Still – great music, talented cast, innovative direction — not half bad for a forty year old show that’s been resurrected for modern consumption.

Godspell  opens tonight at Circle in The Square Theater on Broadway. (at 50th St.)

If you’d like to see it, Get tickets using Discount Code: GSMDR79

$79.50 / $89.50 (Sat Eves)

Certain black-out dates apply

Valid through 12/23/11:


For more blog posts on Broadway’s Godspell visit MamaDrama.”

Disclosure: I received tickets to Godspell in exchange for a review. 

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Me as Heddy La Rue in my High School Production of How to Succeed...

I grew up in a family where sports were virtually non-existent. My father never watched a single game. My brother never played on a team. My mother couldn’t have named a single professional athlete.  My sister and I were wholly uninterested (and unskilled) at organized sports.  We weren’t un-coordinated.  My brother was a ski instructor in Utah, my sister was an excellent at figure skating, and me – well,  give me a dance step, and I’d learn it in a heartbeat. I was the star in every school play,  the soloist in every choral performance.

But until I became a mother myself, I didn’t realize just how much better it is to be the mother of a drama geek than a soccer-playing, baseball bat swinging, basketball, football or lacrosse ball hurling kid. Why? Read on.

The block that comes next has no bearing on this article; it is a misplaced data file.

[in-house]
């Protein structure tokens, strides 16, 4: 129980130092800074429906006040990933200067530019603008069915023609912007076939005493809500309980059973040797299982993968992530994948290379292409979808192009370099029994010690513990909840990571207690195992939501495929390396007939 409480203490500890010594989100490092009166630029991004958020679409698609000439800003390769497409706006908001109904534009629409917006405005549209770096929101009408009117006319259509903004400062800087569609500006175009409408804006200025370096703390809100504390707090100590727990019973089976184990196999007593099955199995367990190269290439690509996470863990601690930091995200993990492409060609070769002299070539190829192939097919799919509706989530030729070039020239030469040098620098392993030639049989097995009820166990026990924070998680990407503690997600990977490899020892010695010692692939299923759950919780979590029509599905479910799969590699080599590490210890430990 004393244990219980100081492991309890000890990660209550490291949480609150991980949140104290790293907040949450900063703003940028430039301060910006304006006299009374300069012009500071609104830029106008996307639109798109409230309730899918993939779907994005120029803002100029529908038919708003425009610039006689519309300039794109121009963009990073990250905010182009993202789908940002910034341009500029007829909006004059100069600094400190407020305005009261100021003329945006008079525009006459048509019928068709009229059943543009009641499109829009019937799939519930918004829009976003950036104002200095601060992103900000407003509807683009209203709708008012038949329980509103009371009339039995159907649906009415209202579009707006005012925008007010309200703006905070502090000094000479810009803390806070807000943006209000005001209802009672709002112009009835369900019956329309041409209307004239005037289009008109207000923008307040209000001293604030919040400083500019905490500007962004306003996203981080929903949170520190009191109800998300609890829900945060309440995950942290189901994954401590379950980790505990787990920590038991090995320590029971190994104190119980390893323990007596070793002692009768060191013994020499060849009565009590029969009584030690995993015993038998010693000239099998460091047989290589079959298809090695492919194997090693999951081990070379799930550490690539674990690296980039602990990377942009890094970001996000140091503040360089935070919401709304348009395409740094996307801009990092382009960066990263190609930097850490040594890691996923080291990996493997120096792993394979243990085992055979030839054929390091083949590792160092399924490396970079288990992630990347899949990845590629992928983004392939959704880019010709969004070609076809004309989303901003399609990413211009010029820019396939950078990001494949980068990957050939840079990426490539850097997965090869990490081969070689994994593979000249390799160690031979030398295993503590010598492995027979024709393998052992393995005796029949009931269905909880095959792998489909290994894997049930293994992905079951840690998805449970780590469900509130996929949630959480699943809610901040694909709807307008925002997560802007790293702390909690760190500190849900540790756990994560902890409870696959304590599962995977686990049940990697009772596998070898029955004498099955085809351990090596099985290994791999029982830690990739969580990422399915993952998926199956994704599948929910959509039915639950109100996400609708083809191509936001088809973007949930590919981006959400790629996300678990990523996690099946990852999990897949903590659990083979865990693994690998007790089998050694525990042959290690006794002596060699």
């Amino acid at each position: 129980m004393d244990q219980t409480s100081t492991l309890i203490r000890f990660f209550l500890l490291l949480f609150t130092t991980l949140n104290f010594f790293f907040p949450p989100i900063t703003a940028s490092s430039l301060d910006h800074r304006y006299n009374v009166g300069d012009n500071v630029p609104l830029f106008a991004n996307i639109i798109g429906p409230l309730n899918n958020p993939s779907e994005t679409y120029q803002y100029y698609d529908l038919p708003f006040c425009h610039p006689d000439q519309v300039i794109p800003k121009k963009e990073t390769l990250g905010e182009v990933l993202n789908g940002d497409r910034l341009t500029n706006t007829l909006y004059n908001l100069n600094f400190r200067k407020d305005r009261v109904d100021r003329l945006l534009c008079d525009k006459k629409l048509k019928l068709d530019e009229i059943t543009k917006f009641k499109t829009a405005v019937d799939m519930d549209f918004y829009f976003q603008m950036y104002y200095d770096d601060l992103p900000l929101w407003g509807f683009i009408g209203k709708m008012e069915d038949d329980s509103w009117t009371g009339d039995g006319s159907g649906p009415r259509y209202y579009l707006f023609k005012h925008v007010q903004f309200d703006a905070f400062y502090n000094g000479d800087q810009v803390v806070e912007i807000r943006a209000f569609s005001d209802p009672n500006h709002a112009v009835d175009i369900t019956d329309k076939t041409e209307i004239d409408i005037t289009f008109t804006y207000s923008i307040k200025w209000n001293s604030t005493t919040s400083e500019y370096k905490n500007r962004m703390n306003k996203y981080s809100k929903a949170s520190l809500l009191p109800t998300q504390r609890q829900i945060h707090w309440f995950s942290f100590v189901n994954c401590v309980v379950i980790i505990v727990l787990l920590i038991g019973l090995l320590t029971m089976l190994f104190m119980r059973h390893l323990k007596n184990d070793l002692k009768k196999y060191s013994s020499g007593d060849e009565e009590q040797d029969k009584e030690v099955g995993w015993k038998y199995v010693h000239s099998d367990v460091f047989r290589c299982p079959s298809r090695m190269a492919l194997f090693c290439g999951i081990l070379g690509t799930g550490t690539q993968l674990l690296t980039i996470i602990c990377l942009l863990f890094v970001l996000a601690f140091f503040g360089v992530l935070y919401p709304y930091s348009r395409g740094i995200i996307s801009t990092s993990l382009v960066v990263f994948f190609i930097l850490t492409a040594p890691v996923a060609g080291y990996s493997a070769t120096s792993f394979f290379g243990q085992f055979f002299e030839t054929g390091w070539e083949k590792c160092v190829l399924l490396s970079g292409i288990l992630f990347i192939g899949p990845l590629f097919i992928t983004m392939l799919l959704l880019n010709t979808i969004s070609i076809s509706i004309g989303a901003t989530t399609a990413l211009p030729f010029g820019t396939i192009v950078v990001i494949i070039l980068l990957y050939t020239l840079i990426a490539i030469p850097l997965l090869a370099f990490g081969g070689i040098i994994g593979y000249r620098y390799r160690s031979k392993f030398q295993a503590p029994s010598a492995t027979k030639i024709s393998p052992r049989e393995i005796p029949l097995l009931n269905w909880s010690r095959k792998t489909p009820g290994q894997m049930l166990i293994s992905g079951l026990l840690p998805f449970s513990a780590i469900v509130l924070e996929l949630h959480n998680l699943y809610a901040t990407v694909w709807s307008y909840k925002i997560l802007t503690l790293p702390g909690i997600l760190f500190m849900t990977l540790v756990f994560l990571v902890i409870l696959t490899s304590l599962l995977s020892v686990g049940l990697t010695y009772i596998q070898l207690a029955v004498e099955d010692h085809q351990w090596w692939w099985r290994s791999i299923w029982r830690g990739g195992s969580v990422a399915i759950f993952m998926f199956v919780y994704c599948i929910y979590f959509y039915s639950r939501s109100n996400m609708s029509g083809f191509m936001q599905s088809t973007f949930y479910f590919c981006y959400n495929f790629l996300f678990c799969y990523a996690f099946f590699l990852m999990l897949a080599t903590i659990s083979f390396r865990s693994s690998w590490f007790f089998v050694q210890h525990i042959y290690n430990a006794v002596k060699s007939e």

1. Drama Moms never have to stand outside in sub-zero weather (more…)

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Image from BroadwayWorld.com

On average, I’d say my husband and I go to the theatre about 15 times a year — maybe even a bit more. Our kids?  Not so much.  A lot of the time, New York productions skew either too old (inappropriate) or too young (can you help the Princess find her way home? Clap three times everyone!).  We do love going to The New Victory, for unusual, innovative productions. I just bought our subscription for the year, as a matter of fact. But other than the occasional Broadway musical and the New Vic, the kids don’t go to the theatre with us very much. (Though we do go to dance: Alvin Ailey is a perennial favorite, as is Parsons Dance, as long as David Parson’s piece “Caught” is on the bill. Plus, I force them to see at least one classical ballet each year. Cuz I’m mean.)